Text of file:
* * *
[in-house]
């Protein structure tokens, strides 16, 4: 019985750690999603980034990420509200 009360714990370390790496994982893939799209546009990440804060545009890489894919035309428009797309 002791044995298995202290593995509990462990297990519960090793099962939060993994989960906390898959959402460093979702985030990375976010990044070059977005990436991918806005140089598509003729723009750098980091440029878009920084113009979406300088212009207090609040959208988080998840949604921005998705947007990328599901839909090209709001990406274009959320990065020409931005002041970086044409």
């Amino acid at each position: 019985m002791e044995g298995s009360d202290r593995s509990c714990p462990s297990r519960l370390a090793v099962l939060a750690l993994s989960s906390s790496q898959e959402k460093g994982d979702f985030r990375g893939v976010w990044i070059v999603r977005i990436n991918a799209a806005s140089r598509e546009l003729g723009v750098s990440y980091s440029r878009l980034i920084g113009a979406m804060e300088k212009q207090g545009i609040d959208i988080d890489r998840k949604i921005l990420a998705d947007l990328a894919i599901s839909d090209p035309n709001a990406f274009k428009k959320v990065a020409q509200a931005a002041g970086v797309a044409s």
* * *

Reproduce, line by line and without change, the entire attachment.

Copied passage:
[in-house]
């Protein structure tokens, strides 16, 4: 019985750690999603980034990420509200 009360714990370390790496994982893939799209546009990440804060545009890489894919035309428009797309 002791044995298995202290593995509990462990297990519960090793099962939060993994989960906390898959959402460093979702985030990375976010990044070059977005990436991918806005140089598509003729723009750098980091440029878009920084113009979406300088212009207090609040959208988080998840949604921005998705947007990328599901839909090209709001990406274009959320990065020409931005002041970086044409």
């Amino acid at each position: 019985m002791e044995g298995s009360d202290r593995s509990c714990p462990s297990r519960l370390a090793v099962l939060a750690l993994s989960s906390s790496q898959e959402k460093g994982d979702f985030r990375g893939v976010w990044i070059v999603r977005i990436n991918a799209a806005s140089r598509e546009l003729g723009v750098s990440y980091s440029r878009l980034i920084g113009a979406m804060e300088k212009q207090g545009i609040d959208i988080d890489r998840k949604i921005l990420a998705d947007l990328a894919i599901s839909d090209p035309n709001a990406f274009k428009k959320v990065a020409q509200a931005a002041g970086v797309a044409s």